How has education research come to have such low status in academia and so little influence on policy and practice? Ellen Condliffe Lagemann, an educational historian and the current president of the Spencer Foundation, sets out to answer this question in her insightful and illuminating book, An Elusive Science: The Troubling History of Education Research. She chronicles how education research emerged as a field of study in the United States during the late nineteenth century, how it evolved over the course of the twentieth century, and how various individuals, institutions, and historical circumstances contributed to this evolution. Although organized more or less chronologically, An Elusive Science is an interpretive history and, as such, Lagemann is less concerned with being comprehensive than with presenting a well-argued analysis that can inform current problems facing educational scholarship.
In telling her history, Lagemann discusses many of the major figures who helped shape the field — G. Stanley Hall, John Dewey, Edward L. Thorndike, Ellwood P. Cubberley, Lewis M. Terman, Ralph W. Tyler, Jerome Bruner, and James S. Coleman, among others. Lagemann’s sympathies clearly rest with John Dewey and his view of education and educational inquiry as fundamentally social. She views the failure of Dewey’s ideas to catch on within the education research field as a missed opportunity and wonders what would have happened had he stayed at the University of Chicago and systematically analyzed his work at the Laboratory School there. Lagemann also documents the role that a few central institutions — for example, the University of Chicago, Teachers College, the Russell Sage Foundation, the Rockefeller Foundation, the Carnegie Foundation, and the National Institute of Education — played in shaping the field.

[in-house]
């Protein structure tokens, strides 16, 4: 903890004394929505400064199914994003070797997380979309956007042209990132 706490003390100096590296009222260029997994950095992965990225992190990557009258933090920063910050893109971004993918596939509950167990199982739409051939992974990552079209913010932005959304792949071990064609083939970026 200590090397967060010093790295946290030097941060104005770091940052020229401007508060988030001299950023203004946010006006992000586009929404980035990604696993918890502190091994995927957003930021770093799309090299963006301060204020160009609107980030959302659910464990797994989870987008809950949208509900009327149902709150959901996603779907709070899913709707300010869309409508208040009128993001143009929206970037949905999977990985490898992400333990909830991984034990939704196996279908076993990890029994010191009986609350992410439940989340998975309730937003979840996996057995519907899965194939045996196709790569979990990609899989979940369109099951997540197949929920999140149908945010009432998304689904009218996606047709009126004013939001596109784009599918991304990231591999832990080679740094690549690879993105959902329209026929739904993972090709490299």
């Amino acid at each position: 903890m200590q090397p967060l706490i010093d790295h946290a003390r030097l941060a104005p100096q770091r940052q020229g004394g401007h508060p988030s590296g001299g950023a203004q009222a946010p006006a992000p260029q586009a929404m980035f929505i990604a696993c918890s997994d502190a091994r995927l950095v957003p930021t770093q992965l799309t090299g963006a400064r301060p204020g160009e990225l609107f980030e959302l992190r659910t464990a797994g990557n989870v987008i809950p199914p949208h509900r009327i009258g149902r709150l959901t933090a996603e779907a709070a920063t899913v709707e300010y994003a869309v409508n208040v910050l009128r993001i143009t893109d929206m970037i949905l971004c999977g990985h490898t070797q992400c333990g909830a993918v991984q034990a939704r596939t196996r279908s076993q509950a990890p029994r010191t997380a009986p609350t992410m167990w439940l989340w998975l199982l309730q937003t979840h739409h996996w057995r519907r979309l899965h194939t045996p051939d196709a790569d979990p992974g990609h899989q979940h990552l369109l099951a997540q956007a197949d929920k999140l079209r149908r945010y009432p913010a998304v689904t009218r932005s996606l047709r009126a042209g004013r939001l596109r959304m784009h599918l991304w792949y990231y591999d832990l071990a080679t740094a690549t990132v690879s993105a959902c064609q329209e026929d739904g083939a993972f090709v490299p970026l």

Several themes run through Lagemann’s history of education. One is the connection between education research’s low status and the feminization of teaching during the latter half of the nineteenth century. Much of the low status of education research, Lagemann asserts, stems from its historic association with “woman’s work” (p. 3). Also, as an applied field, it had less status in higher education institutions than pure, or theoretical, fields.